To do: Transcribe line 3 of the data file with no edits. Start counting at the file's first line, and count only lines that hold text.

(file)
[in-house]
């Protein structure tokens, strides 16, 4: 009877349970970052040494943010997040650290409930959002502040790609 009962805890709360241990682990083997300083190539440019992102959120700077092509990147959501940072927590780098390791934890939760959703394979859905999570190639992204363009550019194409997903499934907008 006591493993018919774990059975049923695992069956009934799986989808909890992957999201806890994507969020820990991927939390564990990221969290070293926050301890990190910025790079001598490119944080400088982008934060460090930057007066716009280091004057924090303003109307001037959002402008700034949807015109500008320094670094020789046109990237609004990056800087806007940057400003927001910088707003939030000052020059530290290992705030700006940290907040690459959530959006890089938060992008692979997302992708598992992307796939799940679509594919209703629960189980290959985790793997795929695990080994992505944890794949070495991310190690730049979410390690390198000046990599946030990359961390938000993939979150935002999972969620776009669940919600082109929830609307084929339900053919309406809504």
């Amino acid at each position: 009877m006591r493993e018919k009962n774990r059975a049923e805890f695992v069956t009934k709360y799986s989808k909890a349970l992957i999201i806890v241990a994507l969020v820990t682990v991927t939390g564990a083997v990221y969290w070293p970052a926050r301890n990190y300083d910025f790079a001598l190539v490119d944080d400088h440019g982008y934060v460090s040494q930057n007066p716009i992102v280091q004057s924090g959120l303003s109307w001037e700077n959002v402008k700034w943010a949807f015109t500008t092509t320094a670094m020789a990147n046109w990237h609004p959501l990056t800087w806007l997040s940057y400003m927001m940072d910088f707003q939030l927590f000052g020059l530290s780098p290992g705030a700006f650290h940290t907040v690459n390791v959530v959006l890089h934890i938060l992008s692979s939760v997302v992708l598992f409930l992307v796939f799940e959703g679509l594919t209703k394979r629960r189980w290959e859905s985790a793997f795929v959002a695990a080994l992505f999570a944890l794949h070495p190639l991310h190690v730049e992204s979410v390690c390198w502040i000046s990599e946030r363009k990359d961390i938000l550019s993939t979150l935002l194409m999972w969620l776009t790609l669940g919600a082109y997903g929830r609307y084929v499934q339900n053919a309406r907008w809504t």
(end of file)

């Amino acid at each position: 009877m006591r493993e018919k009962n774990r059975a049923e805890f695992v069956t009934k709360y799986s989808k909890a349970l992957i999201i806890v241990a994507l969020v820990t682990v991927t939390g564990a083997v990221y969290w070293p970052a926050r301890n990190y300083d910025f790079a001598l190539v490119d944080d400088h440019g982008y934060v460090s040494q930057n007066p716009i992102v280091q004057s924090g959120l303003s109307w001037e700077n959002v402008k700034w943010a949807f015109t500008t092509t320094a670094m020789a990147n046109w990237h609004p959501l990056t800087w806007l997040s940057y400003m927001m940072d910088f707003q939030l927590f000052g020059l530290s780098p290992g705030a700006f650290h940290t907040v690459n390791v959530v959006l890089h934890i938060l992008s692979s939760v997302v992708l598992f409930l992307v796939f799940e959703g679509l594919t209703k394979r629960r189980w290959e859905s985790a793997f795929v959002a695990a080994l992505f999570a944890l794949h070495p190639l991310h190690v730049e992204s979410v390690c390198w502040i000046s990599e946030r363009k990359d961390i938000l550019s993939t979150l935002l194409m999972w969620l776009t790609l669940g919600a082109y997903g929830r609307y084929v499934q339900n053919a309406r907008w809504t």